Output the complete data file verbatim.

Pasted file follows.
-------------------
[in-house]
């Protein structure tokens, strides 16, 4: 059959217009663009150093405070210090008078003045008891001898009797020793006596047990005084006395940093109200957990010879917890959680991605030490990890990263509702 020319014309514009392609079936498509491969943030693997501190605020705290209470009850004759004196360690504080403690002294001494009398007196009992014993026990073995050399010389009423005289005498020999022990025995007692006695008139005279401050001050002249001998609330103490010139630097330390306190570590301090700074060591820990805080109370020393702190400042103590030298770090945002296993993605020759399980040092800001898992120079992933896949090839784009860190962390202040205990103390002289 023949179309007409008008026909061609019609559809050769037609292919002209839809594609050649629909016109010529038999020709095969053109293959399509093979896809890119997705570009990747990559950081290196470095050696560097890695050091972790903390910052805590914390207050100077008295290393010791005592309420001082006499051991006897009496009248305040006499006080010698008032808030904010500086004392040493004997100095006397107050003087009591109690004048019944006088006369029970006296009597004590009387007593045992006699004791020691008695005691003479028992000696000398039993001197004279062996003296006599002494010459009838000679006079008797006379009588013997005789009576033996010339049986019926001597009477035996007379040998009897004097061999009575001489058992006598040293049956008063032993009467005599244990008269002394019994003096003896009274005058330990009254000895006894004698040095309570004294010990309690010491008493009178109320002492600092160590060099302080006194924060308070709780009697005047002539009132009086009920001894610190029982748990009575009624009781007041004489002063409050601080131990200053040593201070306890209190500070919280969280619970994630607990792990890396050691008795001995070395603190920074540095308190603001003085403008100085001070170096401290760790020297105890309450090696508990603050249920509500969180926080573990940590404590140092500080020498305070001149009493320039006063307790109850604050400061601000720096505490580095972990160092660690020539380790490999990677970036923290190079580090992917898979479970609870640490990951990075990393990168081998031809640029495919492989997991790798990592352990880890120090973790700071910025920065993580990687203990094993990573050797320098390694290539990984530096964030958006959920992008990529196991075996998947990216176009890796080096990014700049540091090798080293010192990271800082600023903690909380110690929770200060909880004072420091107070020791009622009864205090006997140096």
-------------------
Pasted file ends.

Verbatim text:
[in-house]
């Protein structure tokens, strides 16, 4: 059959217009663009150093405070210090008078003045008891001898009797020793006596047990005084006395940093109200957990010879917890959680991605030490990890990263509702 020319014309514009392609079936498509491969943030693997501190605020705290209470009850004759004196360690504080403690002294001494009398007196009992014993026990073995050399010389009423005289005498020999022990025995007692006695008139005279401050001050002249001998609330103490010139630097330390306190570590301090700074060591820990805080109370020393702190400042103590030298770090945002296993993605020759399980040092800001898992120079992933896949090839784009860190962390202040205990103390002289 023949179309007409008008026909061609019609559809050769037609292919002209839809594609050649629909016109010529038999020709095969053109293959399509093979896809890119997705570009990747990559950081290196470095050696560097890695050091972790903390910052805590914390207050100077008295290393010791005592309420001082006499051991006897009496009248305040006499006080010698008032808030904010500086004392040493004997100095006397107050003087009591109690004048019944006088006369029970006296009597004590009387007593045992006699004791020691008695005691003479028992000696000398039993001197004279062996003296006599002494010459009838000679006079008797006379009588013997005789009576033996010339049986019926001597009477035996007379040998009897004097061999009575001489058992006598040293049956008063032993009467005599244990008269002394019994003096003896009274005058330990009254000895006894004698040095309570004294010990309690010491008493009178109320002492600092160590060099302080006194924060308070709780009697005047002539009132009086009920001894610190029982748990009575009624009781007041004489002063409050601080131990200053040593201070306890209190500070919280969280619970994630607990792990890396050691008795001995070395603190920074540095308190603001003085403008100085001070170096401290760790020297105890309450090696508990603050249920509500969180926080573990940590404590140092500080020498305070001149009493320039006063307790109850604050400061601000720096505490580095972990160092660690020539380790490999990677970036923290190079580090992917898979479970609870640490990951990075990393990168081998031809640029495919492989997991790798990592352990880890120090973790700071910025920065993580990687203990094993990573050797320098390694290539990984530096964030958006959920992008990529196991075996998947990216176009890796080096990014700049540091090798080293010192990271800082600023903690909380110690929770200060909880004072420091107070020791009622009864205090006997140096």